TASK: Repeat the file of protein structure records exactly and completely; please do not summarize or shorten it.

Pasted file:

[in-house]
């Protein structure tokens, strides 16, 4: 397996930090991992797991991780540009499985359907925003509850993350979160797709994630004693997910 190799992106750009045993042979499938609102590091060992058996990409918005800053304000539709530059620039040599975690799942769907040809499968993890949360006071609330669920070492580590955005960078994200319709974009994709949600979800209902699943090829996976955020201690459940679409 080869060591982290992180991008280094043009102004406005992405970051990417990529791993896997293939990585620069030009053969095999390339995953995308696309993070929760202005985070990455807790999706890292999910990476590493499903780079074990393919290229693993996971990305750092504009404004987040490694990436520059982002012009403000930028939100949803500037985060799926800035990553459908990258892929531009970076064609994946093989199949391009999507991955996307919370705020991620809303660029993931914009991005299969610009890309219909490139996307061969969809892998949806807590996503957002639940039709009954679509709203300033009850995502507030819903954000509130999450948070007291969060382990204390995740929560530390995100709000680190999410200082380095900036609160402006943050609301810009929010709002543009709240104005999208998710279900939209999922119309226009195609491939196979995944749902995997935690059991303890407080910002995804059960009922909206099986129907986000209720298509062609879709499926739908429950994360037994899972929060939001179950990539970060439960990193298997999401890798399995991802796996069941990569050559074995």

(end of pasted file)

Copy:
[in-house]
């Protein structure tokens, strides 16, 4: 397996930090991992797991991780540009499985359907925003509850993350979160797709994630004693997910 190799992106750009045993042979499938609102590091060992058996990409918005800053304000539709530059620039040599975690799942769907040809499968993890949360006071609330669920070492580590955005960078994200319709974009994709949600979800209902699943090829996976955020201690459940679409 080869060591982290992180991008280094043009102004406005992405970051990417990529791993896997293939990585620069030009053969095999390339995953995308696309993070929760202005985070990455807790999706890292999910990476590493499903780079074990393919290229693993996971990305750092504009404004987040490694990436520059982002012009403000930028939100949803500037985060799926800035990553459908990258892929531009970076064609994946093989199949391009999507991955996307919370705020991620809303660029993931914009991005299969610009890309219909490139996307061969969809892998949806807590996503957002639940039709009954679509709203300033009850995502507030819903954000509130999450948070007291969060382990204390995740929560530390995100709000680190999410200082380095900036609160402006943050609301810009929010709002543009709240104005999208998710279900939209999922119309226009195609491939196979995944749902995997935690059991303890407080910002995804059960009922909206099986129907986000209720298509062609879709499926739908429950994360037994899972929060939001179950990539970060439960990193298997999401890798399995991802796996069941990569050559074995």